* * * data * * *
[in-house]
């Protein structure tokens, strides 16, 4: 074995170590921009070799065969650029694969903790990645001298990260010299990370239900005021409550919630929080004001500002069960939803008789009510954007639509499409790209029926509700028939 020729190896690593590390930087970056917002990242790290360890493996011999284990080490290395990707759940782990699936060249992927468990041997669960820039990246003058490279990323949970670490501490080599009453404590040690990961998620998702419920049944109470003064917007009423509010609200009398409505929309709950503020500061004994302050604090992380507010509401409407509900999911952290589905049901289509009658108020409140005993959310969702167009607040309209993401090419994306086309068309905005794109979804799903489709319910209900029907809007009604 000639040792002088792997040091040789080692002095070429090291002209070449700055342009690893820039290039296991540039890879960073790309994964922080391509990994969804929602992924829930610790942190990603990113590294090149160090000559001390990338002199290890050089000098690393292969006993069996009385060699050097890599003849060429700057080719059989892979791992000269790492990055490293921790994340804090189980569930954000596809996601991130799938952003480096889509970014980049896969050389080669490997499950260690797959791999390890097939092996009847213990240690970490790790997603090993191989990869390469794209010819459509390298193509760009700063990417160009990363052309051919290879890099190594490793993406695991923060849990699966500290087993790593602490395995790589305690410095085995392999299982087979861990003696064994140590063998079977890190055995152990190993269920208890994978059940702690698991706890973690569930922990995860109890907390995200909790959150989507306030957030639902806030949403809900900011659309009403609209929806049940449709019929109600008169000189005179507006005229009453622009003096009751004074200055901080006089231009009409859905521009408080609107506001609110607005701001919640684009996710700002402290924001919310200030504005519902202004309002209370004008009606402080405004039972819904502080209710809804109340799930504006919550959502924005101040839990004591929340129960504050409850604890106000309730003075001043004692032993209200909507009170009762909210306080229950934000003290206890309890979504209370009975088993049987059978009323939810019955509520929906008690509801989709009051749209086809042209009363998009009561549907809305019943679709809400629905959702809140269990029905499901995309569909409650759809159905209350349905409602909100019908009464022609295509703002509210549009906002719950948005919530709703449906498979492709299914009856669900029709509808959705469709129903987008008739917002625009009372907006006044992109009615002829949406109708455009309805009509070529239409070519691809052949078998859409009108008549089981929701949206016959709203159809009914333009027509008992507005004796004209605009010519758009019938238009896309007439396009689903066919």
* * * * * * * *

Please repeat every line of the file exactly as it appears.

[in-house]
């Protein structure tokens, strides 16, 4: 074995170590921009070799065969650029694969903790990645001298990260010299990370239900005021409550919630929080004001500002069960939803008789009510954007639509499409790209029926509700028939 020729190896690593590390930087970056917002990242790290360890493996011999284990080490290395990707759940782990699936060249992927468990041997669960820039990246003058490279990323949970670490501490080599009453404590040690990961998620998702419920049944109470003064917007009423509010609200009398409505929309709950503020500061004994302050604090992380507010509401409407509900999911952290589905049901289509009658108020409140005993959310969702167009607040309209993401090419994306086309068309905005794109979804799903489709319910209900029907809007009604 000639040792002088792997040091040789080692002095070429090291002209070449700055342009690893820039290039296991540039890879960073790309994964922080391509990994969804929602992924829930610790942190990603990113590294090149160090000559001390990338002199290890050089000098690393292969006993069996009385060699050097890599003849060429700057080719059989892979791992000269790492990055490293921790994340804090189980569930954000596809996601991130799938952003480096889509970014980049896969050389080669490997499950260690797959791999390890097939092996009847213990240690970490790790997603090993191989990869390469794209010819459509390298193509760009700063990417160009990363052309051919290879890099190594490793993406695991923060849990699966500290087993790593602490395995790589305690410095085995392999299982087979861990003696064994140590063998079977890190055995152990190993269920208890994978059940702690698991706890973690569930922990995860109890907390995200909790959150989507306030957030639902806030949403809900900011659309009403609209929806049940449709019929109600008169000189005179507006005229009453622009003096009751004074200055901080006089231009009409859905521009408080609107506001609110607005701001919640684009996710700002402290924001919310200030504005519902202004309002209370004008009606402080405004039972819904502080209710809804109340799930504006919550959502924005101040839990004591929340129960504050409850604890106000309730003075001043004692032993209200909507009170009762909210306080229950934000003290206890309890979504209370009975088993049987059978009323939810019955509520929906008690509801989709009051749209086809042209009363998009009561549907809305019943679709809400629905959702809140269990029905499901995309569909409650759809159905209350349905409602909100019908009464022609295509703002509210549009906002719950948005919530709703449906498979492709299914009856669900029709509808959705469709129903987008008739917002625009009372907006006044992109009615002829949406109708455009309805009509070529239409070519691809052949078998859409009108008549089981929701949206016959709203159809009914333009027509008992507005004796004209605009010519758009019938238009896309007439396009689903066919």